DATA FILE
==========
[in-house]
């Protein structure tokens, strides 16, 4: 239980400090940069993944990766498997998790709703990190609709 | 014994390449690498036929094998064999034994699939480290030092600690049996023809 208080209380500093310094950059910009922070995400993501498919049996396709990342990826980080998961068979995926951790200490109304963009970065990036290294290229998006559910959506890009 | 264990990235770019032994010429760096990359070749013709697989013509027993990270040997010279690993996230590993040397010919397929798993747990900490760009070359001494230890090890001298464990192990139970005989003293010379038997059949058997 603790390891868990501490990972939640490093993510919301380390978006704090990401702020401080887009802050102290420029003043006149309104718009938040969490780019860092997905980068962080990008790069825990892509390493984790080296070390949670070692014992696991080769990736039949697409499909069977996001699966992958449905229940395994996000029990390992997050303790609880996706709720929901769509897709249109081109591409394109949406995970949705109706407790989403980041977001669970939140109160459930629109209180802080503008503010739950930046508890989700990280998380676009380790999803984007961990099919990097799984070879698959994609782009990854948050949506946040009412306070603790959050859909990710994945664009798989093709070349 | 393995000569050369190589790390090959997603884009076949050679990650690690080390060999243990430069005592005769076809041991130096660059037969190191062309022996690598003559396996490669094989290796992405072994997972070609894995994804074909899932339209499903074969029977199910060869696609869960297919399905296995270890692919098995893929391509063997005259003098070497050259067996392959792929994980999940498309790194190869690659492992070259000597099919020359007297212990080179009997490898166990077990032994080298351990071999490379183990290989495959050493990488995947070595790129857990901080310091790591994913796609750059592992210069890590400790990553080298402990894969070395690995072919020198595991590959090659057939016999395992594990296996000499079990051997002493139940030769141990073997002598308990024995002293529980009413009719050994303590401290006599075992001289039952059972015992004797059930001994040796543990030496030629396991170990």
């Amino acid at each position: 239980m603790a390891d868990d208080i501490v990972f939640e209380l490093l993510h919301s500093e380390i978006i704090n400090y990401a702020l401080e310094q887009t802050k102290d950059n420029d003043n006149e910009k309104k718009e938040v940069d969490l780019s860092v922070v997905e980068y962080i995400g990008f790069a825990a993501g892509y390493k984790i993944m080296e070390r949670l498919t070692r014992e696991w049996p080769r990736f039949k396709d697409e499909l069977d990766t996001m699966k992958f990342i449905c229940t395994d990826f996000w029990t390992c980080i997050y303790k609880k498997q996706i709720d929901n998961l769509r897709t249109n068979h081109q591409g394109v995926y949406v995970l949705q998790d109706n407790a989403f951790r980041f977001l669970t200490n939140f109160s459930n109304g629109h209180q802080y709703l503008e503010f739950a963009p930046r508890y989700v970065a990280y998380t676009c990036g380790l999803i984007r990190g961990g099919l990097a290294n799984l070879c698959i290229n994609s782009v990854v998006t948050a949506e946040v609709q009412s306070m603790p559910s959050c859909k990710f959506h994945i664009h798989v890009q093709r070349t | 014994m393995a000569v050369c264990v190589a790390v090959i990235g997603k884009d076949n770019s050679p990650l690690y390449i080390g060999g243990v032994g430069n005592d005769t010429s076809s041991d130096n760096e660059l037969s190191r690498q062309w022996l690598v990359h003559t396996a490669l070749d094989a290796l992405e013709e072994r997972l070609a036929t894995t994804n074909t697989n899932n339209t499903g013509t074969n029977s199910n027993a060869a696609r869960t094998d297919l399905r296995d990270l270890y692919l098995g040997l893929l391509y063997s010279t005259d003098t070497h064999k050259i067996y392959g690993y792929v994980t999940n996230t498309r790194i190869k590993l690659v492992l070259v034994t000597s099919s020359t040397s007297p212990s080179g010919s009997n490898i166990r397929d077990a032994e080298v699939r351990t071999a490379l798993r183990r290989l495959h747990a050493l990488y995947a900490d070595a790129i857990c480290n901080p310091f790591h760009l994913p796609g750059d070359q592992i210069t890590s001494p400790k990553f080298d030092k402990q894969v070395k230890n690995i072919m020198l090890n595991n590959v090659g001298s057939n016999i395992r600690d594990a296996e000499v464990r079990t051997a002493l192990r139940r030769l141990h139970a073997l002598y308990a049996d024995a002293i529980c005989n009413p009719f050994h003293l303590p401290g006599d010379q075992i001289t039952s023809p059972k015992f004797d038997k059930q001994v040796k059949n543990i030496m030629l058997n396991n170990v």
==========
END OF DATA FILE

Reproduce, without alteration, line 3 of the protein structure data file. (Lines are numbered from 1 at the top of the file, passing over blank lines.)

């Amino acid at each position: 239980m603790a390891d868990d208080i501490v990972f939640e209380l490093l993510h919301s500093e380390i978006i704090n400090y990401a702020l401080e310094q887009t802050k102290d950059n420029d003043n006149e910009k309104k718009e938040v940069d969490l780019s860092v922070v997905e980068y962080i995400g990008f790069a825990a993501g892509y390493k984790i993944m080296e070390r949670l498919t070692r014992e696991w049996p080769r990736f039949k396709d697409e499909l069977d990766t996001m699966k992958f990342i449905c229940t395994d990826f996000w029990t390992c980080i997050y303790k609880k498997q996706i709720d929901n998961l769509r897709t249109n068979h081109q591409g394109v995926y949406v995970l949705q998790d109706n407790a989403f951790r980041f977001l669970t200490n939140f109160s459930n109304g629109h209180q802080y709703l503008e503010f739950a963009p930046r508890y989700v970065a990280y998380t676009c990036g380790l999803i984007r990190g961990g099919l990097a290294n799984l070879c698959i290229n994609s782009v990854v998006t948050a949506e946040v609709q009412s306070m603790p559910s959050c859909k990710f959506h994945i664009h798989v890009q093709r070349t | 014994m393995a000569v050369c264990v190589a790390v090959i990235g997603k884009d076949n770019s050679p990650l690690y390449i080390g060999g243990v032994g430069n005592d005769t010429s076809s041991d130096n760096e660059l037969s190191r690498q062309w022996l690598v990359h003559t396996a490669l070749d094989a290796l992405e013709e072994r997972l070609a036929t894995t994804n074909t697989n899932n339209t499903g013509t074969n029977s199910n027993a060869a696609r869960t094998d297919l399905r296995d990270l270890y692919l098995g040997l893929l391509y063997s010279t005259d003098t070497h064999k050259i067996y392959g690993y792929v994980t999940n996230t498309r790194i190869k590993l690659v492992l070259v034994t000597s099919s020359t040397s007297p212990s080179g010919s009997n490898i166990r397929d077990a032994e080298v699939r351990t071999a490379l798993r183990r290989l495959h747990a050493l990488y995947a900490d070595a790129i857990c480290n901080p310091f790591h760009l994913p796609g750059d070359q592992i210069t890590s001494p400790k990553f080298d030092k402990q894969v070395k230890n690995i072919m020198l090890n595991n590959v090659g001298s057939n016999i395992r600690d594990a296996e000499v464990r079990t051997a002493l192990r139940r030769l141990h139970a073997l002598y308990a049996d024995a002293i529980c005989n009413p009719f050994h003293l303590p401290g006599d010379q075992i001289t039952s023809p059972k015992f004797d038997k059930q001994v040796k059949n543990i030496m030629l058997n396991n170990v």